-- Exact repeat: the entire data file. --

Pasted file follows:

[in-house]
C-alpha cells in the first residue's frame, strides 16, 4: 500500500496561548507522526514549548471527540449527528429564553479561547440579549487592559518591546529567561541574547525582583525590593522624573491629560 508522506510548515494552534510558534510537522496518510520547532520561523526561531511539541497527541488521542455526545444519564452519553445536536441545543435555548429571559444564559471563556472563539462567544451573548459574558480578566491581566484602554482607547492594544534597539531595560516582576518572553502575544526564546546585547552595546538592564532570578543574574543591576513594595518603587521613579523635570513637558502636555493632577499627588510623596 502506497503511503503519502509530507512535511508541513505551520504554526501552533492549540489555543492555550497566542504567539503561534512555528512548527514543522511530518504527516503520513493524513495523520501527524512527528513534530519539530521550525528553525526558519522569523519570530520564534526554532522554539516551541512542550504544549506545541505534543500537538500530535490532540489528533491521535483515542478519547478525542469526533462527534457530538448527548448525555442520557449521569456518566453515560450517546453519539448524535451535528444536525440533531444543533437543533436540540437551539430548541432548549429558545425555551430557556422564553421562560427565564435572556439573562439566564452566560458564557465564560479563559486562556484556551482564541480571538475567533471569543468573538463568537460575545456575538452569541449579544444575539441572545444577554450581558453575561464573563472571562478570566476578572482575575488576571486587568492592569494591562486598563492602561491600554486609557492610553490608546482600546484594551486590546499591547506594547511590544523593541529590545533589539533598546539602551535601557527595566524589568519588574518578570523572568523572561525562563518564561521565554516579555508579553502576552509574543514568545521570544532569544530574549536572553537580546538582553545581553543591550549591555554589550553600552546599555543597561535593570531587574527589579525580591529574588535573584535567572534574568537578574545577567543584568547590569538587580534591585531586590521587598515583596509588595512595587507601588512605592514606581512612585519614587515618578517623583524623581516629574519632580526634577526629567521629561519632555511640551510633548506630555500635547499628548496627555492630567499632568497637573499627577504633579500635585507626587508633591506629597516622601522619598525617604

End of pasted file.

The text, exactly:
[in-house]
C-alpha cells in the first residue's frame, strides 16, 4: 500500500496561548507522526514549548471527540449527528429564553479561547440579549487592559518591546529567561541574547525582583525590593522624573491629560 508522506510548515494552534510558534510537522496518510520547532520561523526561531511539541497527541488521542455526545444519564452519553445536536441545543435555548429571559444564559471563556472563539462567544451573548459574558480578566491581566484602554482607547492594544534597539531595560516582576518572553502575544526564546546585547552595546538592564532570578543574574543591576513594595518603587521613579523635570513637558502636555493632577499627588510623596 502506497503511503503519502509530507512535511508541513505551520504554526501552533492549540489555543492555550497566542504567539503561534512555528512548527514543522511530518504527516503520513493524513495523520501527524512527528513534530519539530521550525528553525526558519522569523519570530520564534526554532522554539516551541512542550504544549506545541505534543500537538500530535490532540489528533491521535483515542478519547478525542469526533462527534457530538448527548448525555442520557449521569456518566453515560450517546453519539448524535451535528444536525440533531444543533437543533436540540437551539430548541432548549429558545425555551430557556422564553421562560427565564435572556439573562439566564452566560458564557465564560479563559486562556484556551482564541480571538475567533471569543468573538463568537460575545456575538452569541449579544444575539441572545444577554450581558453575561464573563472571562478570566476578572482575575488576571486587568492592569494591562486598563492602561491600554486609557492610553490608546482600546484594551486590546499591547506594547511590544523593541529590545533589539533598546539602551535601557527595566524589568519588574518578570523572568523572561525562563518564561521565554516579555508579553502576552509574543514568545521570544532569544530574549536572553537580546538582553545581553543591550549591555554589550553600552546599555543597561535593570531587574527589579525580591529574588535573584535567572534574568537578574545577567543584568547590569538587580534591585531586590521587598515583596509588595512595587507601588512605592514606581512612585519614587515618578517623583524623581516629574519632580526634577526629567521629561519632555511640551510633548506630555500635547499628548496627555492630567499632568497637573499627577504633579500635585507626587508633591506629597516622601522619598525617604